Another Australian Government inquiry into workplace health and safety (WHS) was announced on March 26 2018. According to the Senate Hansard, the Senate’s Education and Employment References Committee will report on a range of occupational health and safety (OHS) matters by the end of September 2018.
Occupational health and safety (OHS) policy makers are keen on making decisions based on evidence. But evidence seems hard to get, for many reasons.
Some people, including those in workplace relations and OHS, often fill the evidence gap with “anecdotal evidence”. Frequently people being interviewed are asked for evidence to substantiate their claims and respond that “anecdotally” there is a problem yet there is no sample size for this evidence, there is no clarity or definition of the incident or issue – it is simply “what I heard” or “what I’ve been told”. Using anecdotal evidence is okay as long as its inherent uncertainty is acknowledged and it is not used as a basis for substantial change.
In 2016, Professor Andrew Hopkins urged occupational health and safety (OHS) professionals to abandon safety culture. In the December 2016 edition of OHS Professional magazine ($), he writes further about this position.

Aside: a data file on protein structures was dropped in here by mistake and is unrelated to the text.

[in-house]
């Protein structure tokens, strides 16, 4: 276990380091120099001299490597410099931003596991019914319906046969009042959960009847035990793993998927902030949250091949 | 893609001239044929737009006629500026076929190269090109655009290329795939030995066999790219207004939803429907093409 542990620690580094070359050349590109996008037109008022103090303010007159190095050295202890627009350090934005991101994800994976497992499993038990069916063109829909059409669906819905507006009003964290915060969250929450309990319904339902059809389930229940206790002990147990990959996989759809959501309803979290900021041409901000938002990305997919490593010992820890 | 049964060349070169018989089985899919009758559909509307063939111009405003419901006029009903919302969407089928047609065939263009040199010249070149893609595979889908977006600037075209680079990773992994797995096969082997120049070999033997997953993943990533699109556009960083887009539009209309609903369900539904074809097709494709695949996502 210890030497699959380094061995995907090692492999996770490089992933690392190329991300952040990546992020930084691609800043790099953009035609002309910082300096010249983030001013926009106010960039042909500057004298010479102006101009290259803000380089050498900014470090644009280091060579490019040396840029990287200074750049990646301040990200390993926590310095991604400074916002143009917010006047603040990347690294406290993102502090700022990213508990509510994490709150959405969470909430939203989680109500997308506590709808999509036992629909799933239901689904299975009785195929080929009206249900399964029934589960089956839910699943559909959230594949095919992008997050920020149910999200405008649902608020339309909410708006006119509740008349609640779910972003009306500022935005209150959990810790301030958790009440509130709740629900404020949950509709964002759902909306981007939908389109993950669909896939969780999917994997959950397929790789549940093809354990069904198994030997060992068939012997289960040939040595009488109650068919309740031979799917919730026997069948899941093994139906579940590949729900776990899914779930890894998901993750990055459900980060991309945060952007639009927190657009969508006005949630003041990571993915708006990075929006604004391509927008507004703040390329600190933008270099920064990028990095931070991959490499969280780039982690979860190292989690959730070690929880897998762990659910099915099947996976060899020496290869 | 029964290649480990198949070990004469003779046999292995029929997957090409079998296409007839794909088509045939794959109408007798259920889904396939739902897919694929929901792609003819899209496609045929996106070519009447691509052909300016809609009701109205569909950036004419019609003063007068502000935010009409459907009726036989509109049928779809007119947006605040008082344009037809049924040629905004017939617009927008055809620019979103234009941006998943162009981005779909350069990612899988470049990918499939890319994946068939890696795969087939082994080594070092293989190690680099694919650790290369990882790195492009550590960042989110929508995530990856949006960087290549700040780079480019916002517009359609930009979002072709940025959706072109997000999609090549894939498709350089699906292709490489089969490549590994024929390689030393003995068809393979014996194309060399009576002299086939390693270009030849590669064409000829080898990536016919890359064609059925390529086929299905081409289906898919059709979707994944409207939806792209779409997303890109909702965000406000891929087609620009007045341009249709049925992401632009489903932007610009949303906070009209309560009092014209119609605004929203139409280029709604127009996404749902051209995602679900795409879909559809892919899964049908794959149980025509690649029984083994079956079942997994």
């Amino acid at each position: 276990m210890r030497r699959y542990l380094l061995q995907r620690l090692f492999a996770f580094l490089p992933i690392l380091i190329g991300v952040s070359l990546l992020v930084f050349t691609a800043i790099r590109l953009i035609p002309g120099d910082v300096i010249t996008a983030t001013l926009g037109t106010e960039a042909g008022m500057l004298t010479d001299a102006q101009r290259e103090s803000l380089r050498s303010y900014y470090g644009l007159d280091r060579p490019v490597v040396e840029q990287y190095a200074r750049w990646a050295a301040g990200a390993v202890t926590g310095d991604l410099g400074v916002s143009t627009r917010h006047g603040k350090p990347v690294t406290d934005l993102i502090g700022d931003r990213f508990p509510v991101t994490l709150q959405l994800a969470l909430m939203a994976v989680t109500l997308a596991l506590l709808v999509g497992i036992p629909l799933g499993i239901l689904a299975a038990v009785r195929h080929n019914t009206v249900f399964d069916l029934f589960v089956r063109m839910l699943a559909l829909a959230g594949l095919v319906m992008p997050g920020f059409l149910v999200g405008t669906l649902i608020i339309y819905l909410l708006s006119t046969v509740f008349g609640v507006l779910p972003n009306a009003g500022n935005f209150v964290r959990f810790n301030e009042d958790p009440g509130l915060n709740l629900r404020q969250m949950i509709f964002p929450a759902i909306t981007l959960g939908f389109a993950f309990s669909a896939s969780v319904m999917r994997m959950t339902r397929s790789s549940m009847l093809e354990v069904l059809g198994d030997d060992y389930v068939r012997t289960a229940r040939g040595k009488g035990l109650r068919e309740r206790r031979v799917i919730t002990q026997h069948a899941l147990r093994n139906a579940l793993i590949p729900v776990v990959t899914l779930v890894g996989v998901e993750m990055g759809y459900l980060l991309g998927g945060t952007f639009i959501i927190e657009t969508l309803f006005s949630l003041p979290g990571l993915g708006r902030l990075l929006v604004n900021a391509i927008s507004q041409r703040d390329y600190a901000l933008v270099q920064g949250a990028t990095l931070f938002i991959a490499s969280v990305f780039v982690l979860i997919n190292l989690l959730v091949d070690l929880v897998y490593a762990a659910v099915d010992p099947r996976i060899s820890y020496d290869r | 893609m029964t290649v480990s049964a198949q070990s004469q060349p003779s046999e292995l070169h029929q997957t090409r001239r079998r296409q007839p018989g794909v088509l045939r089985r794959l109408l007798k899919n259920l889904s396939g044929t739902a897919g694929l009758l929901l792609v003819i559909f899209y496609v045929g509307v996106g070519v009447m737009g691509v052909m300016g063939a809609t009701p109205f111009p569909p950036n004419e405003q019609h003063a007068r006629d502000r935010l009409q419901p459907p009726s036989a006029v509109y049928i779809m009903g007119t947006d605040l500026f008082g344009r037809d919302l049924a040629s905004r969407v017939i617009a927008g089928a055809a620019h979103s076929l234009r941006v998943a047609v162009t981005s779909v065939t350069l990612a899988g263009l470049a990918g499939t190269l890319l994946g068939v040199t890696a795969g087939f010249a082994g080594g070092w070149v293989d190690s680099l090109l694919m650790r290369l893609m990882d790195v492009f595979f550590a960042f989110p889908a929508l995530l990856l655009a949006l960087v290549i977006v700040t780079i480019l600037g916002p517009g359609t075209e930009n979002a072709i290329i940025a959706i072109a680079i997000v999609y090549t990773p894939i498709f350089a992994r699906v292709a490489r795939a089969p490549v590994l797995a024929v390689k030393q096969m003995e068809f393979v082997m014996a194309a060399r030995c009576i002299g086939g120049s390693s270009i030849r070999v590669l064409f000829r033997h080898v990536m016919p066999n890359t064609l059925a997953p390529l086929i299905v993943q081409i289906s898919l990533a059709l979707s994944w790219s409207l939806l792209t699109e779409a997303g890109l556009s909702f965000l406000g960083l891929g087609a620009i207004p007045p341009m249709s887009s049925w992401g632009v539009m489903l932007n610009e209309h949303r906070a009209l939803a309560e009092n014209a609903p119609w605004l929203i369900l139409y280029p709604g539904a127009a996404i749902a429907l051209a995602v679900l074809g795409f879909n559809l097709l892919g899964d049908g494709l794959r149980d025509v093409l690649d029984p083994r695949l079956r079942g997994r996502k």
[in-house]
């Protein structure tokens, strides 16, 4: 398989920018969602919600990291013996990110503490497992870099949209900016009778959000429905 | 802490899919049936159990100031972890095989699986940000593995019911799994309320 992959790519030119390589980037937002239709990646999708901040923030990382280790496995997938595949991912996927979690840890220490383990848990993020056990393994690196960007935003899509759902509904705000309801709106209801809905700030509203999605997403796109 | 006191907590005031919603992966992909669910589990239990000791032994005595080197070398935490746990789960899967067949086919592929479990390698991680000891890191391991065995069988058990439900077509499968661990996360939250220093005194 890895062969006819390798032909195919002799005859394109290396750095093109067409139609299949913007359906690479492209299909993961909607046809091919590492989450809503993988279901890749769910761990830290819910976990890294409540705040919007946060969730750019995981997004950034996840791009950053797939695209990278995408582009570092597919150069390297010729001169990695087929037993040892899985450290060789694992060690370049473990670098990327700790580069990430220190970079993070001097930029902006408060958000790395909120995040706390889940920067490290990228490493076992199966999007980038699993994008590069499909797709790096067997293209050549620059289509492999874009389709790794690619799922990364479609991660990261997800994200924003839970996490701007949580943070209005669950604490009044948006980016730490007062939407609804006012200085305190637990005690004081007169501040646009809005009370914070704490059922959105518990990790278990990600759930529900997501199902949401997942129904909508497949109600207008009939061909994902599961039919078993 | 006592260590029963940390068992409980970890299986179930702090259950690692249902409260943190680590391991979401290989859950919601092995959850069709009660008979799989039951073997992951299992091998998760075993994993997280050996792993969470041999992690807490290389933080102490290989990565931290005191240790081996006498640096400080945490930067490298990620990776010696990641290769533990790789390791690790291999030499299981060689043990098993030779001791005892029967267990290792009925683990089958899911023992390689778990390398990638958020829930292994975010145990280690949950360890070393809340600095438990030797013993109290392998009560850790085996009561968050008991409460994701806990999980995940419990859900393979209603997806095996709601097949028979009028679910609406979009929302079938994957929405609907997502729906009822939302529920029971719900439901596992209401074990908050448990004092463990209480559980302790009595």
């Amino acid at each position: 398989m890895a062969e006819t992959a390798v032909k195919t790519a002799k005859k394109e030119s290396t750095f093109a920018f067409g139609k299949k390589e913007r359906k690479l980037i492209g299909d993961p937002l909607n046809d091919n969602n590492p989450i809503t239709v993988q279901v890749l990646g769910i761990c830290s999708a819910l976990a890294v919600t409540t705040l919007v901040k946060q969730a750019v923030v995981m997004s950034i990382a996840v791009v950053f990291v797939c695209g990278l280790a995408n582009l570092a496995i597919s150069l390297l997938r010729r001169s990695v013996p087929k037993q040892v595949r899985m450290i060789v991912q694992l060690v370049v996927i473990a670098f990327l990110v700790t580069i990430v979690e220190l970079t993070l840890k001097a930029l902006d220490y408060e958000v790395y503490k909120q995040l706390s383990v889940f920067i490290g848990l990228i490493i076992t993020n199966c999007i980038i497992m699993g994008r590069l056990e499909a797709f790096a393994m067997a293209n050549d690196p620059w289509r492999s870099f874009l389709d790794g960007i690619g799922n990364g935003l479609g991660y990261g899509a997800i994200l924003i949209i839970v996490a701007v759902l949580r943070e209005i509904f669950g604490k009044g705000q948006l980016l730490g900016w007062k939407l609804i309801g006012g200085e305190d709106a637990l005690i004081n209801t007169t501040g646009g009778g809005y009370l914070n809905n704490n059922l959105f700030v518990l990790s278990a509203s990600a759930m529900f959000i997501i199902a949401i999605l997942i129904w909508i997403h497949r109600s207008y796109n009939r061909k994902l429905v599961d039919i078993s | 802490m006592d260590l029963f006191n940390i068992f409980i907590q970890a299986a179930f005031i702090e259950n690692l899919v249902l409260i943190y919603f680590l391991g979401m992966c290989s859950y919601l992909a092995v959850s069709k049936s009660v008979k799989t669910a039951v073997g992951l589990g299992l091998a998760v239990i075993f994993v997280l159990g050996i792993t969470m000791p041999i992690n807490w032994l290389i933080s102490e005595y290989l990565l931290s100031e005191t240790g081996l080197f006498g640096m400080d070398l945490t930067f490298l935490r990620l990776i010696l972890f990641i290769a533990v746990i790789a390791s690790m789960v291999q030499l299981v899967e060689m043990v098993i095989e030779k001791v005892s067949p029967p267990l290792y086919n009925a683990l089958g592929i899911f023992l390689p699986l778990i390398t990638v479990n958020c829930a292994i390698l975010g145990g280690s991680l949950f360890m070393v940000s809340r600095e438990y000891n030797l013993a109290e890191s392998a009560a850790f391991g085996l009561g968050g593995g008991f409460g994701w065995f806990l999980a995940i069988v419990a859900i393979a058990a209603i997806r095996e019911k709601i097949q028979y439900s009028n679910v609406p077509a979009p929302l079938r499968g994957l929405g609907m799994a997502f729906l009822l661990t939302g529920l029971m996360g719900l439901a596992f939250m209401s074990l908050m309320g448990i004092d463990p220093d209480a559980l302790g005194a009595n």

Several of Hopkins’ statements make the reader stop, sit up and reflect. He writes
“What people do is something company leadership can indeed control, while what people think is neither here nor there“(page 28 – emphasis added).
POW!, there goes a lot of the safety training that is provided.
Recently the Victorian Women Lawyers conducted a seminar into the outcomes of Victoria’s Royal Commission into Family Violence. SafetyAtWorkBlog attended even though the topic seems, initially, to have a tenuous link to occupational health and safety (OHS). Family violence is relevant to OHS through its influence on workplace mental ill-health, productivity and the need for cultural…